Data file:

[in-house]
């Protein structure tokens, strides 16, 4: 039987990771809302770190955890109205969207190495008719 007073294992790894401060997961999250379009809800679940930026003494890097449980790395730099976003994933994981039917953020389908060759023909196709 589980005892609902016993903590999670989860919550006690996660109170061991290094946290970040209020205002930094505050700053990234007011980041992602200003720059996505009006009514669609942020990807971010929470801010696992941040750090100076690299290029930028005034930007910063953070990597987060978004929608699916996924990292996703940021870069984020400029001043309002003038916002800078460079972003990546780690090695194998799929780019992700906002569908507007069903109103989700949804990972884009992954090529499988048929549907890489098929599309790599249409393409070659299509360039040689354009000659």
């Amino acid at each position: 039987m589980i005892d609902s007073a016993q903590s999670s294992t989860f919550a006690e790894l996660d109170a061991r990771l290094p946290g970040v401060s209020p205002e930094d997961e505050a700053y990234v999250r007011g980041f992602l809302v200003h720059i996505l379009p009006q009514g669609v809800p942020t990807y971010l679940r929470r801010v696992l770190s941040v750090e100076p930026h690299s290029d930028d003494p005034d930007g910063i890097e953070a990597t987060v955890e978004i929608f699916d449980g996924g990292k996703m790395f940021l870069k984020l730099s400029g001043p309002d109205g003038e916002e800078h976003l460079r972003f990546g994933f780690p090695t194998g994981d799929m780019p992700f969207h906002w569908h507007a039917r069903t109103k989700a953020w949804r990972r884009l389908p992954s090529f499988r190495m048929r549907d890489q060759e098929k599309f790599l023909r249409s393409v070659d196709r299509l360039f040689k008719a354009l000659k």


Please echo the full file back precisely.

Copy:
[in-house]
């Protein structure tokens, strides 16, 4: 039987990771809302770190955890109205969207190495008719 007073294992790894401060997961999250379009809800679940930026003494890097449980790395730099976003994933994981039917953020389908060759023909196709 589980005892609902016993903590999670989860919550006690996660109170061991290094946290970040209020205002930094505050700053990234007011980041992602200003720059996505009006009514669609942020990807971010929470801010696992941040750090100076690299290029930028005034930007910063953070990597987060978004929608699916996924990292996703940021870069984020400029001043309002003038916002800078460079972003990546780690090695194998799929780019992700906002569908507007069903109103989700949804990972884009992954090529499988048929549907890489098929599309790599249409393409070659299509360039040689354009000659």
């Amino acid at each position: 039987m589980i005892d609902s007073a016993q903590s999670s294992t989860f919550a006690e790894l996660d109170a061991r990771l290094p946290g970040v401060s209020p205002e930094d997961e505050a700053y990234v999250r007011g980041f992602l809302v200003h720059i996505l379009p009006q009514g669609v809800p942020t990807y971010l679940r929470r801010v696992l770190s941040v750090e100076p930026h690299s290029d930028d003494p005034d930007g910063i890097e953070a990597t987060v955890e978004i929608f699916d449980g996924g990292k996703m790395f940021l870069k984020l730099s400029g001043p309002d109205g003038e916002e800078h976003l460079r972003f990546g994933f780690p090695t194998g994981d799929m780019p992700f969207h906002w569908h507007a039917r069903t109103k989700a953020w949804r990972r884009l389908p992954s090529f499988r190495m048929r549907d890489q060759e098929k599309f790599l023909r249409s393409v070659d196709r299509l360039f040689k008719a354009l000659k």